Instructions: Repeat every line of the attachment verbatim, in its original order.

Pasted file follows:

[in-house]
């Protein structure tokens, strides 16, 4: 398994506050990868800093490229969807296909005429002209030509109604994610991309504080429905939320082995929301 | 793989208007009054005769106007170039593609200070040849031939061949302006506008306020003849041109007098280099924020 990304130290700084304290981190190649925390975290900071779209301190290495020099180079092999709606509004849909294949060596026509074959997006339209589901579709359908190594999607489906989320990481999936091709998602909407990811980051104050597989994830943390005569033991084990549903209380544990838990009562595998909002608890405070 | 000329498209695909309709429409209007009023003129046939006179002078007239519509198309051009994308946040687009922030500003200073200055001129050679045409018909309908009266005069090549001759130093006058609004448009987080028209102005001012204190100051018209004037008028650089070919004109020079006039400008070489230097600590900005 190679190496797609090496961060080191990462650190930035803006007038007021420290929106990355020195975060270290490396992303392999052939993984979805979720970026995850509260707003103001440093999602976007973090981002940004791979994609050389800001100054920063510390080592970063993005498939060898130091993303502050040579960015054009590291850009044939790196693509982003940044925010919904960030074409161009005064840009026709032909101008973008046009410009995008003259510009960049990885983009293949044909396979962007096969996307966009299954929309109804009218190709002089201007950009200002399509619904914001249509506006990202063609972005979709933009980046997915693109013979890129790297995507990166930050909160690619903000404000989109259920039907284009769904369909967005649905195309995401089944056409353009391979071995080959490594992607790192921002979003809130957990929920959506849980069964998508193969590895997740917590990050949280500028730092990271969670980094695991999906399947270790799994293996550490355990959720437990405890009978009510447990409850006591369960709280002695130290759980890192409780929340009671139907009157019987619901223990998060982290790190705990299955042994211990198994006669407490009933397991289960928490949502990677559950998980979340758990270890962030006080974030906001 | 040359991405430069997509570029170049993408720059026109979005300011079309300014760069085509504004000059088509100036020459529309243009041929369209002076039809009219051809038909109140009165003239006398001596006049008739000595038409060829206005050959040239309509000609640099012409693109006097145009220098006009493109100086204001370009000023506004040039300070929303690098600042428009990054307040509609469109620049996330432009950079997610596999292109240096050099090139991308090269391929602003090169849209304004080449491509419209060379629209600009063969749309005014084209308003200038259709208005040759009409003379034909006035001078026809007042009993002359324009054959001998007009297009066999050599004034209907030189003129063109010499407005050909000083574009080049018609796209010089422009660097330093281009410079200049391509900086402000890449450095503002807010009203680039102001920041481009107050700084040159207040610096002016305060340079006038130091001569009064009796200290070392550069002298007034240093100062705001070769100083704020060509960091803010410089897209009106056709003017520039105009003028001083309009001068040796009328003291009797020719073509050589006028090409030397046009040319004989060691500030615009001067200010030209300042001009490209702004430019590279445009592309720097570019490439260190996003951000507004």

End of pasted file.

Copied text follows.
[in-house]
């Protein structure tokens, strides 16, 4: 398994506050990868800093490229969807296909005429002209030509109604994610991309504080429905939320082995929301 | 793989208007009054005769106007170039593609200070040849031939061949302006506008306020003849041109007098280099924020 990304130290700084304290981190190649925390975290900071779209301190290495020099180079092999709606509004849909294949060596026509074959997006339209589901579709359908190594999607489906989320990481999936091709998602909407990811980051104050597989994830943390005569033991084990549903209380544990838990009562595998909002608890405070 | 000329498209695909309709429409209007009023003129046939006179002078007239519509198309051009994308946040687009922030500003200073200055001129050679045409018909309908009266005069090549001759130093006058609004448009987080028209102005001012204190100051018209004037008028650089070919004109020079006039400008070489230097600590900005 190679190496797609090496961060080191990462650190930035803006007038007021420290929106990355020195975060270290490396992303392999052939993984979805979720970026995850509260707003103001440093999602976007973090981002940004791979994609050389800001100054920063510390080592970063993005498939060898130091993303502050040579960015054009590291850009044939790196693509982003940044925010919904960030074409161009005064840009026709032909101008973008046009410009995008003259510009960049990885983009293949044909396979962007096969996307966009299954929309109804009218190709002089201007950009200002399509619904914001249509506006990202063609972005979709933009980046997915693109013979890129790297995507990166930050909160690619903000404000989109259920039907284009769904369909967005649905195309995401089944056409353009391979071995080959490594992607790192921002979003809130957990929920959506849980069964998508193969590895997740917590990050949280500028730092990271969670980094695991999906399947270790799994293996550490355990959720437990405890009978009510447990409850006591369960709280002695130290759980890192409780929340009671139907009157019987619901223990998060982290790190705990299955042994211990198994006669407490009933397991289960928490949502990677559950998980979340758990270890962030006080974030906001 | 040359991405430069997509570029170049993408720059026109979005300011079309300014760069085509504004000059088509100036020459529309243009041929369209002076039809009219051809038909109140009165003239006398001596006049008739000595038409060829206005050959040239309509000609640099012409693109006097145009220098006009493109100086204001370009000023506004040039300070929303690098600042428009990054307040509609469109620049996330432009950079997610596999292109240096050099090139991308090269391929602003090169849209304004080449491509419209060379629209600009063969749309005014084209308003200038259709208005040759009409003379034909006035001078026809007042009993002359324009054959001998007009297009066999050599004034209907030189003129063109010499407005050909000083574009080049018609796209010089422009660097330093281009410079200049391509900086402000890449450095503002807010009203680039102001920041481009107050700084040159207040610096002016305060340079006038130091001569009064009796200290070392550069002298007034240093100062705001070769100083704020060509960091803010410089897209009106056709003017520039105009003028001083309009001068040796009328003291009797020719073509050589006028090409030397046009040319004989060691500030615009001067200010030209300042001009490209702004430019590279445009592309720097570019490439260190996003951000507004």